Next Big Things: Hugh Hayden
The trained architect utilizes wood as his primary medium, including objects as varied as discarded tree trunks, rare indigenous timbers, or souvenir African sculpture
At first glance, Hugh Hayden’s creations may seem like everyday objects, but a closer inspection leaves the viewer bewildered with a headful of questions about the American Dream and meaning of race.
Sculptural Depth: Through intricate wood carving, he conceived America, a table similar to the one he grew up eating family meals around in Dallas yet reimagined with thorny formations made out of mesquite wood from Laredo, Texas. “Many find mesquite an unwanted and invasive tree,” he says. “I’m interested in wood being native but not having the right to belong.” Materiality also plays into his metalwork: “I’m buying African masks of questionable authenticity and then making copies through sandcasting,” he says. “There’s a loss of information, and that’s an analogy to the diaspora the more it becomes a facsimile.”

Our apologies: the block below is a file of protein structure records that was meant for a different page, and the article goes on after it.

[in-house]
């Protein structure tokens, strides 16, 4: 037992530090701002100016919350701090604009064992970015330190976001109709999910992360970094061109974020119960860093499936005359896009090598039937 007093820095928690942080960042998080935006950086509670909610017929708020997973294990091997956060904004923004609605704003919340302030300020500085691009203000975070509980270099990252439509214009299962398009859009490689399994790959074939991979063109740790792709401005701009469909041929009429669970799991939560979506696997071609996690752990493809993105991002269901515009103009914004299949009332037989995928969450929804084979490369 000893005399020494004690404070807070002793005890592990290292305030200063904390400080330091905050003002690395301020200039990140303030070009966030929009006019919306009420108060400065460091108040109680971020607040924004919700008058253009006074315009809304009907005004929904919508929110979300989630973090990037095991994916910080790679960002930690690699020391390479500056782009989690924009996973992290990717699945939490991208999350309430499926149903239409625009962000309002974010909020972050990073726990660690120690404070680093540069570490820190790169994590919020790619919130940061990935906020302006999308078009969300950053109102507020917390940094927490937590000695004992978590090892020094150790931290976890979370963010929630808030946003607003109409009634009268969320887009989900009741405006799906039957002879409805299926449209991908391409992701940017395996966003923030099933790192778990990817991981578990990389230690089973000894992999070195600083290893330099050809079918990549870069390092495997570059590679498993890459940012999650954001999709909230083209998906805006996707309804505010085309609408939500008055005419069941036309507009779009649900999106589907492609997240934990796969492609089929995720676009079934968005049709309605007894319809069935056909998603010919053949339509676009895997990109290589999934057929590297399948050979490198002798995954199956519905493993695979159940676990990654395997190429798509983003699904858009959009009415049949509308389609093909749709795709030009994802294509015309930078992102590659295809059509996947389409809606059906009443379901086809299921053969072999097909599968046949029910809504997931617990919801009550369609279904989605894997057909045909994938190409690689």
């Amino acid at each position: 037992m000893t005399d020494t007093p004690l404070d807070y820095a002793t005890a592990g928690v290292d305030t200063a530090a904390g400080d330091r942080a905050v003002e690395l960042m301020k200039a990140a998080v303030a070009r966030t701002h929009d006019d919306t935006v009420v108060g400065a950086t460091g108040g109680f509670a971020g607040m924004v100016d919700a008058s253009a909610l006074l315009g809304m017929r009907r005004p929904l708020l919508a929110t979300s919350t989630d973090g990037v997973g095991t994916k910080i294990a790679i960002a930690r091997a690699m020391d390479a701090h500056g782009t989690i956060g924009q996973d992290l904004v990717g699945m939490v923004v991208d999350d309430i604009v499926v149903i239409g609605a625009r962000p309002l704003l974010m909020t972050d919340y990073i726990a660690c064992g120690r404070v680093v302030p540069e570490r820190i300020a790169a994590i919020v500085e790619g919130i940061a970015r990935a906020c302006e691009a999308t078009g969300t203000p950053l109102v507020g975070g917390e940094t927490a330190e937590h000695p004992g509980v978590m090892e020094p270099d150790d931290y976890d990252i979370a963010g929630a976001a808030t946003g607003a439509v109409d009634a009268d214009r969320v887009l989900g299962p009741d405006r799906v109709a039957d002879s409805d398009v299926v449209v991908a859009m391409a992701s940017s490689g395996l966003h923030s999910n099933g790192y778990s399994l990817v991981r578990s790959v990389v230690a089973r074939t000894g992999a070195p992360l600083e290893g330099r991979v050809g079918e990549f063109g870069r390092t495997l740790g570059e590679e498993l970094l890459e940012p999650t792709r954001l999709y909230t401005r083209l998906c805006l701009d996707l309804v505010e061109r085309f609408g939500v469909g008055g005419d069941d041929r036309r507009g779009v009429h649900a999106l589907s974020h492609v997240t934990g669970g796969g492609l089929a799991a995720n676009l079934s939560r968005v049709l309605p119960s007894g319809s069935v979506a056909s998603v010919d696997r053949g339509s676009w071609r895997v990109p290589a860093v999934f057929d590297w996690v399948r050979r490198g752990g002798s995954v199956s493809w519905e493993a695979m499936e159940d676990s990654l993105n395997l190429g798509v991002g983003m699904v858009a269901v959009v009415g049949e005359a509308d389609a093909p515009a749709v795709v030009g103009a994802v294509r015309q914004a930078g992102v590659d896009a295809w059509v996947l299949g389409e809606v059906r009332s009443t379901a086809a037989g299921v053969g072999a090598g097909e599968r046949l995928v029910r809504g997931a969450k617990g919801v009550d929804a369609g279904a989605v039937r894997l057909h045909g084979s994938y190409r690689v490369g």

Breakout moment: A November show at Lisson Gallery in East Hampton previewed a new body of work depicting fiery fences, where flames were sculpted from wood.
Up next: In December, New York–based Hayden will be at the Anderson Ranch Arts Center, near Aspen, where he plans to work on ceramics during a 21-day residency.
“Through highly wrought, beautifully articulated wood and cast-iron sculptures he considers, among other things, the ties between the history of Black Americans to the land and to food with a deeply poetic sensibility.”Jeremy Strick, director, Nasher Sculpture Center
A version of this article first appeared in print in our 2020 Winter Issue under the headline “Next Big Things.” Subscribe to the magazine.